DENIS J: Moti enveloped all my senses including multiple audience participation, placing me right in grandmas kitchen with wafts of sweet aroma, visual stimuli of horror, songs that touched my soul, comedy to keep the evening light, the taste of warm cake, not just “cake” but “Her” cake, feeling chills of a deplorable acts and tears for this most beautiful women who endured unimaginable suffering yet with healing, blossomed once again to what they “could not take”. Thank you Moti for more than an evening of entertainment but for sharing your difficult personal story with a full heart and soul pouring your creative energy requiring untold hours of preparation into what needed to come out, needed to be expressed in a tangible way that we, the audience, needed to hear…  In an intimate atmosphere I experienced an utterly impressive choreography of multiple disciplines engaging me to be fully enveloped, transported, moved, through the entire length of the play depicting enduring love, passion, hate, depravity, forgiveness, acceptance, and forever remembering…

Amanda L: Moti is telling a true story of a horrible time that his loved one went through. He adds in humorous anecdotes from his childhood and uses puppets to tell the worst parts, which lightens the heaviness, but only barely. You really can see from a Holocaust survivor’s view through his story-telling. I also liked how he baked a cake through the course of the show and offered it and wine afterwards. This wasn’t a “show” it was the telling of a story. An important story that needs to be told so it is not forgotten.

Karin C: Moti’s ease with the audience; his lovely acapella singing of classic Jewish and Yiddish songs; the pertinent footage he screens; his use of a ludicrous puppet to represent the tougher parts of the play … and the baking.  Moti’s charmingly ramshackle style (including the baking of an outrageously delicious cake during the course of the show — which the audience samples after!) lulls you into such a comfortable and warmly nostalgic place that when he delivers the play’s devastating punches (there are a few) it takes your breath away.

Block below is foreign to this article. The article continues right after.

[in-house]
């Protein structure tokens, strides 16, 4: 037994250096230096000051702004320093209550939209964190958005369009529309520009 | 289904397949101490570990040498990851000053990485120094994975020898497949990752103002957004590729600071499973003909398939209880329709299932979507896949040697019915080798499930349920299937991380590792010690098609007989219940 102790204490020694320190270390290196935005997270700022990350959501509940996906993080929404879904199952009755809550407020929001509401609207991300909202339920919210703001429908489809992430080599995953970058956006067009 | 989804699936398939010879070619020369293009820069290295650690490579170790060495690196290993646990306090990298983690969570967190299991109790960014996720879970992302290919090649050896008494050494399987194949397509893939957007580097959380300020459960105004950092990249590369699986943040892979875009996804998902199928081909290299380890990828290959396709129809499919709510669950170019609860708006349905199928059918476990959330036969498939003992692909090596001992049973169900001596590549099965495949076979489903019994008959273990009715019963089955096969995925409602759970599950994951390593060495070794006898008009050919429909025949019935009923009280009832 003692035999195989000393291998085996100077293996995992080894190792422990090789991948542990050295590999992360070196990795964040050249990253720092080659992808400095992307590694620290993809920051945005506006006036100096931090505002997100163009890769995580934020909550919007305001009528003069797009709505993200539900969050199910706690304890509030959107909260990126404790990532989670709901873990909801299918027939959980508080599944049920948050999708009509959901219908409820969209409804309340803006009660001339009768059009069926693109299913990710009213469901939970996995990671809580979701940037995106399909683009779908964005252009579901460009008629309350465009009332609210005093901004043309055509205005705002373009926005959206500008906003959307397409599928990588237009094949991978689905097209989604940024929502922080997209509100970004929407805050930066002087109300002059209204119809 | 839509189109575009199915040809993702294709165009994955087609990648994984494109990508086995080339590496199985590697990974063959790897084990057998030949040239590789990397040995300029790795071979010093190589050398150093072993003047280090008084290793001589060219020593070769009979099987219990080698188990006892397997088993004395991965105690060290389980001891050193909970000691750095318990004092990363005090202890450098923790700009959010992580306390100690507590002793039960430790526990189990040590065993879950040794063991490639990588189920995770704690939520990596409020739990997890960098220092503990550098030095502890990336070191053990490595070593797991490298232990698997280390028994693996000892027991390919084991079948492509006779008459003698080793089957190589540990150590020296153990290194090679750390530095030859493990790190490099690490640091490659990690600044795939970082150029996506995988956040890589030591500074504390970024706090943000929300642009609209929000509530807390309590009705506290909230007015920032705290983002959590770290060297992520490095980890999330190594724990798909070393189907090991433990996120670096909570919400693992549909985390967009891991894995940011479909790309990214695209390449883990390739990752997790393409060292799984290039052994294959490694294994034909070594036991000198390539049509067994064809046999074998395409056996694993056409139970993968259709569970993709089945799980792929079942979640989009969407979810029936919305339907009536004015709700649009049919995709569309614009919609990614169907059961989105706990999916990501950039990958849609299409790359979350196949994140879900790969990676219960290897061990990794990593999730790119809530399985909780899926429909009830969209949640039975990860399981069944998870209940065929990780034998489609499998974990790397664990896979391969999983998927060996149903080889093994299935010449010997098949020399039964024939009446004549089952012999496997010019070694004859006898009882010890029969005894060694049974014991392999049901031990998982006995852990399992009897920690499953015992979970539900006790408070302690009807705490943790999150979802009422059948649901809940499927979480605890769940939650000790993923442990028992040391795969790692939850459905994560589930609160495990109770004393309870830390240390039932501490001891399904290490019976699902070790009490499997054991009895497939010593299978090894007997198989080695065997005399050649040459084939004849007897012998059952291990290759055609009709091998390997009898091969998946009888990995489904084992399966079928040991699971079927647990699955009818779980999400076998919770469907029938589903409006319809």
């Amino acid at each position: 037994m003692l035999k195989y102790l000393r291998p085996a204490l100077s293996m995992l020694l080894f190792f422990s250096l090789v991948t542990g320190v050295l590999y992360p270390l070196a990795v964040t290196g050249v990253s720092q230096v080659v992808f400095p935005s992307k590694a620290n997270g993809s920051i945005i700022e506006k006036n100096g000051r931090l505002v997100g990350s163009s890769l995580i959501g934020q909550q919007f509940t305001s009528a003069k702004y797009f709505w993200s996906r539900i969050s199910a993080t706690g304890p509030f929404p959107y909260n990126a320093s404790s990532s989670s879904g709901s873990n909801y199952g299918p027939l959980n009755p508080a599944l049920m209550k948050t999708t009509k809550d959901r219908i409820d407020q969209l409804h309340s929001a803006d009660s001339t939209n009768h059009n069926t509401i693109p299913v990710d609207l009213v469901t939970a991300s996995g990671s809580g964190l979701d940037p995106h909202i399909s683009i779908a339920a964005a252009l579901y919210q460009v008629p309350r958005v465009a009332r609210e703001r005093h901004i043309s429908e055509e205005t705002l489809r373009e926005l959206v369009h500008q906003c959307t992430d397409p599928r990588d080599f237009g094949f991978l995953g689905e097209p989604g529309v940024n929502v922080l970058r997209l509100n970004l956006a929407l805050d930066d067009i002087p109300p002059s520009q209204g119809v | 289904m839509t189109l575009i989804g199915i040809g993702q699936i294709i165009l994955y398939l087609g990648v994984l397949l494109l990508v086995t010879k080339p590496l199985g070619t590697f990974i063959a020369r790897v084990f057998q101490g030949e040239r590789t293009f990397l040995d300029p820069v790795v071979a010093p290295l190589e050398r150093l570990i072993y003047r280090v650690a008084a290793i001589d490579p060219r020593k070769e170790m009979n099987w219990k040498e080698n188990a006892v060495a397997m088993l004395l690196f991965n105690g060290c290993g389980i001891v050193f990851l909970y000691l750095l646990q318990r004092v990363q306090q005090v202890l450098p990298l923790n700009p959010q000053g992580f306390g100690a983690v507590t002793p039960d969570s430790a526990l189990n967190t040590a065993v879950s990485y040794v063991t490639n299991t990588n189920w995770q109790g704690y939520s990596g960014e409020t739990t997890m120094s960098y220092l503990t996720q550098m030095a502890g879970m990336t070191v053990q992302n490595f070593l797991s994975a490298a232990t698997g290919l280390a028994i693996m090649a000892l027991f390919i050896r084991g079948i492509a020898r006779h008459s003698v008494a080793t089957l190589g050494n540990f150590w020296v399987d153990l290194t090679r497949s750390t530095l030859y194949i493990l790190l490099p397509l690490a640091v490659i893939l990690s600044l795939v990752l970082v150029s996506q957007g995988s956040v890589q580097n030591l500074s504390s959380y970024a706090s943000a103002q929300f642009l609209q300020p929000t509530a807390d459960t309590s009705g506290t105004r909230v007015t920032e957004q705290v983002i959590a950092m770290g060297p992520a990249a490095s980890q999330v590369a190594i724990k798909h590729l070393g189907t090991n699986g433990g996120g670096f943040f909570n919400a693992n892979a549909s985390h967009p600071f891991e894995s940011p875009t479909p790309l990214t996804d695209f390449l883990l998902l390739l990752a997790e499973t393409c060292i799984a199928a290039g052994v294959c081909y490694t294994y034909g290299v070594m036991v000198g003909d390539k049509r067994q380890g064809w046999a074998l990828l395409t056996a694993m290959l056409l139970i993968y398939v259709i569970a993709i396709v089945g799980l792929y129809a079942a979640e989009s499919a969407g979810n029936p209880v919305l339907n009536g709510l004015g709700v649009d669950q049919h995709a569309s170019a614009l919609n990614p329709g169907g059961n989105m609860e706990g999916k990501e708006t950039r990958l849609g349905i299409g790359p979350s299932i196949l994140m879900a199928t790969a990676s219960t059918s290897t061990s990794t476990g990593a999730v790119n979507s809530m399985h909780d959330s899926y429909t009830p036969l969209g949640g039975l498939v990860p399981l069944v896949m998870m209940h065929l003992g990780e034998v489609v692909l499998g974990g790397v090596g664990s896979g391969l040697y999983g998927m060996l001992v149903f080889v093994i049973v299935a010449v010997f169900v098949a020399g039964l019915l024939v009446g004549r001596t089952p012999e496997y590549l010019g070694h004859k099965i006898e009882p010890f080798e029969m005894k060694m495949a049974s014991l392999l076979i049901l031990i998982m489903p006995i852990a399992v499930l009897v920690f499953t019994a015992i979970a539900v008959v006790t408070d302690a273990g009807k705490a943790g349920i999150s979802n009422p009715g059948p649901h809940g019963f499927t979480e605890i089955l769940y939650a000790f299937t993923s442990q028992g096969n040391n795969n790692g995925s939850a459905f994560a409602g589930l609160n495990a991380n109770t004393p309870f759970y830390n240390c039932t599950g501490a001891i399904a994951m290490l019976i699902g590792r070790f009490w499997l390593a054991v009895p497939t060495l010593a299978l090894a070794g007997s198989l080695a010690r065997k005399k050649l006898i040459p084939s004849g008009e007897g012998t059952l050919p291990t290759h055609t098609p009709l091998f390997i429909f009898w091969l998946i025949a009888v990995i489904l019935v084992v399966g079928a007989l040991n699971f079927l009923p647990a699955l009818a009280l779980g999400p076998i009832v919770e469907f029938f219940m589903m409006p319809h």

Mona H: Profoundly stirring storytelling woven together through emotive song, powerful imagery, and delightfully effective puppetry and role-playing. Impressive multi-tasking—baking a delicious cake throughout entire performance! BRAVO, Moti!!! Beautifully courageous and authentic performance. I laughed, I cried, and I was deeply moved. What a true honor it was to bear witness. THANK YOU for this very important, compelling work.

Victor G: He cleverly introduces diversions, including puppetry and baking, to make it possible for the audience to cope emotionally. His performance in all the roles and his singing are amazing.An original and powerful ode to Moti’s grandmother, who experienced the horrors of Auschwitz, and later played a loving role in his life.

Lisa S: Moti turned a one-man show into a full cast of characters with costumes and puppets, and took us on journeys to many places with a simple cart and a few props. His singing of songs he learned from his grandma was like a lullaby. His use of puppets and humorous personal stories, after stories of intense human suffering during the Holocaust, effectively lightened the mood in a way that was aligned with the overall depiction of grandma.It was touching, thought provoking and entertaining. It went beyond expectations.A creative tapestry of stories skillfully weaving together personal and world history over past and present. Moti’s impressive display of many talents, from singing to baking for the audience while storytelling is a lively and entertaining way to bring his grandma’s life of love, resilience, and playfulness to light as an inspiring gift to us all.